Nigeria's government summons Halliburton CEO in bribe probe
2 Sept. 2004
WASHINGTON, Sept. 2 (HalliburtonWatch.org) -- Halliburton's CEO, David Lesar, has been summoned by Nigeria's parliament to respond to allegations that his company bribed government officials during the period when Vice President Dick Cheney headed the company, the London-based newsletter Africa Confidential reported. Nigeria's House of Representatives voted yesterday to summon Mr. Lesar and to ban Halliburton from any new contracts. The vote was unanimous.###
The Nigerian parliament also issued a report accusing Halliburton of playing "hide-and-seek games" with investigators. Halliburton may have good reason not to fully cooperate because a judge in France, who has been investigating the bribery scandal for two years, has discretion to prosecute Vice President Cheney and David Lesar even if they had no knowledge of the bribery scheme. According to the Dallas Morning News, French law allows for the prosecution of CEOs for bribes made by employees, even if the CEO had no knowledge of the bribes. Although Cheney is not currently being investigated, his involvement is still unclear and the French judge has signaled his desire to at least subpoena Cheney as a witness.
The bribes reportedly totalled $180 million and were allegedly financed by a consortium of four companies, known as TSKJ, of which Halliburton's KBR subsidiary is the leading member. The purpose of the bribes was to win an $8.1 billion contract to build and expand a natural gas liquefaction plant on Nigeria's Bonny Island. The firms were successful in winning the contract during the mid-1990s and construction and expansion of the plant continues today. The bribes were allegedly paid between 1995 and 2002.
Investigators in Nigeria, France and the United States are examining whether TSKJ, led by Halliburton since 1998, set up companies in Madeira, Portugal (notably Tri-Star Investments), to divert commissions to London lawyer, Jeffrey Tesler, so that he could pass the money as bribes to Nigerian politicians and businessmen. Tesler has denied making improper payments or bribes to anyone.
According to Africa Confidential, Tesler's Tri-Star made payments to individuals and companies that include "Hemipshere Services (sic), Teldore Investments and I. Nayim, who is alleged to have received several payments through Union Bancaire Privée accounts in London and Geneva." The newsletter further reported that, "Papers submitted by Tesler to the French Judge Rénaud van Ruymbeke show that he was able to buy an oil prospecting block for US$8 mn. from Sherwood Petroleum in February 1999, just prior to the national elections which returned Nigeria to civil rule under President Obasanjo. When the Obasanjo government took power on 31 May 1999, it took back the oil block from Tesler and sold it to Ocean Energy for $240 mn. suggesting Tesler had secured a considerable discount four months earlier."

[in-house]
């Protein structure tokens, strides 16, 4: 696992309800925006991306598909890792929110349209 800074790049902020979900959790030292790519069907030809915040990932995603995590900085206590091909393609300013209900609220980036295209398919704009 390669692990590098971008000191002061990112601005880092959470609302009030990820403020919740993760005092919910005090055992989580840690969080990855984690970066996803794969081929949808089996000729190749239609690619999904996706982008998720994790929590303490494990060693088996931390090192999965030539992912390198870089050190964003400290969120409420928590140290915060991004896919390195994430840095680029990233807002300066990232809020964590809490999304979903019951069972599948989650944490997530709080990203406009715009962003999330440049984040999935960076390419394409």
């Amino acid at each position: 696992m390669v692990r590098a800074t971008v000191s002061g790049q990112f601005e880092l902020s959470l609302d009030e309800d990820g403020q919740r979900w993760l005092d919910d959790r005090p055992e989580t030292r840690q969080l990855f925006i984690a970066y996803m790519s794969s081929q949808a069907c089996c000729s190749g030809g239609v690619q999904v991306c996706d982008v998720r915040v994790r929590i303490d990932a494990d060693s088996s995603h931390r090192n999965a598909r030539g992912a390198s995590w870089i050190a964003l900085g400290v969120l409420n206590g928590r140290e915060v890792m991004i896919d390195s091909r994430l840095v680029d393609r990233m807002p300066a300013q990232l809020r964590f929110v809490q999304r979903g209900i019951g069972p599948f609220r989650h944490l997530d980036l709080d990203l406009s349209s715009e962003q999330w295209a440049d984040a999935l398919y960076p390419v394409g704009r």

Despite the bribery allegations, last month the corruption-plagued government of Nigeria awarded Halliburton and TSKJ another $1.6 billion contract to further expand construction of the Bonny Island plant. But that contract might be cancelled because Halliburton's CEO has been summoned to explain his role, if any, in the bribery scandal, says Africa Confidential. The final decision on whether to cancel the latest Halliburton contract rests with Nigeria's President Olusegun Obasanjo, the newsletter said.
Meanwhile, the chairman of Nigeria's investigation, Chudi Offodile, said he received a letter from a TSKJ representative who works with Shell Oil in which the consortium threatened the government with $554 million in penalties if the latest contract is cancelled.
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